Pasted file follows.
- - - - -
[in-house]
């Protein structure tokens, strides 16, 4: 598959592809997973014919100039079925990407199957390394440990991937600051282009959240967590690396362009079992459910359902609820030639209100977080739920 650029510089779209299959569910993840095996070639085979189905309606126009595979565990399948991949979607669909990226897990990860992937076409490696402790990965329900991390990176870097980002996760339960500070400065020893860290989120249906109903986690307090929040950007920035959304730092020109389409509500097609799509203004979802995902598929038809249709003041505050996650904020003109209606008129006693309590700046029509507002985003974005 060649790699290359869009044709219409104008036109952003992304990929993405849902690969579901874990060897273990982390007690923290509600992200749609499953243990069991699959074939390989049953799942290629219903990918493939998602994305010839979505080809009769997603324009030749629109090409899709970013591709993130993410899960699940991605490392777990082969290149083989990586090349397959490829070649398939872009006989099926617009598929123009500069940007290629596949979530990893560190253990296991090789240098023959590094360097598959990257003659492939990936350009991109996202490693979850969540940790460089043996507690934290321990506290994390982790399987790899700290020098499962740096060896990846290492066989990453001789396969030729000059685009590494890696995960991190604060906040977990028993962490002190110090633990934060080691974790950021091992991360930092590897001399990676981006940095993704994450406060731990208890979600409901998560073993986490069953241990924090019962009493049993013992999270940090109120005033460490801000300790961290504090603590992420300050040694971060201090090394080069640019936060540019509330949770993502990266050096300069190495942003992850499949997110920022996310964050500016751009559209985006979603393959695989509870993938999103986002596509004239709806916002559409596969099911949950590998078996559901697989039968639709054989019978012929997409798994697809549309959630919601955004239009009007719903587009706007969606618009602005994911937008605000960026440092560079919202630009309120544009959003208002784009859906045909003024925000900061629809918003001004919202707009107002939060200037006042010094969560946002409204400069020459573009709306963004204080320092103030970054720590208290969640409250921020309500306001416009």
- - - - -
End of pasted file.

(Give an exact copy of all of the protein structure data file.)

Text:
[in-house]
């Protein structure tokens, strides 16, 4: 598959592809997973014919100039079925990407199957390394440990991937600051282009959240967590690396362009079992459910359902609820030639209100977080739920 650029510089779209299959569910993840095996070639085979189905309606126009595979565990399948991949979607669909990226897990990860992937076409490696402790990965329900991390990176870097980002996760339960500070400065020893860290989120249906109903986690307090929040950007920035959304730092020109389409509500097609799509203004979802995902598929038809249709003041505050996650904020003109209606008129006693309590700046029509507002985003974005 060649790699290359869009044709219409104008036109952003992304990929993405849902690969579901874990060897273990982390007690923290509600992200749609499953243990069991699959074939390989049953799942290629219903990918493939998602994305010839979505080809009769997603324009030749629109090409899709970013591709993130993410899960699940991605490392777990082969290149083989990586090349397959490829070649398939872009006989099926617009598929123009500069940007290629596949979530990893560190253990296991090789240098023959590094360097598959990257003659492939990936350009991109996202490693979850969540940790460089043996507690934290321990506290994390982790399987790899700290020098499962740096060896990846290492066989990453001789396969030729000059685009590494890696995960991190604060906040977990028993962490002190110090633990934060080691974790950021091992991360930092590897001399990676981006940095993704994450406060731990208890979600409901998560073993986490069953241990924090019962009493049993013992999270940090109120005033460490801000300790961290504090603590992420300050040694971060201090090394080069640019936060540019509330949770993502990266050096300069190495942003992850499949997110920022996310964050500016751009559209985006979603393959695989509870993938999103986002596509004239709806916002559409596969099911949950590998078996559901697989039968639709054989019978012929997409798994697809549309959630919601955004239009009007719903587009706007969606618009602005994911937008605000960026440092560079919202630009309120544009959003208002784009859906045909003024925000900061629809918003001004919202707009107002939060200037006042010094969560946002409204400069020459573009709306963004204080320092103030970054720590208290969640409250921020309500306001416009």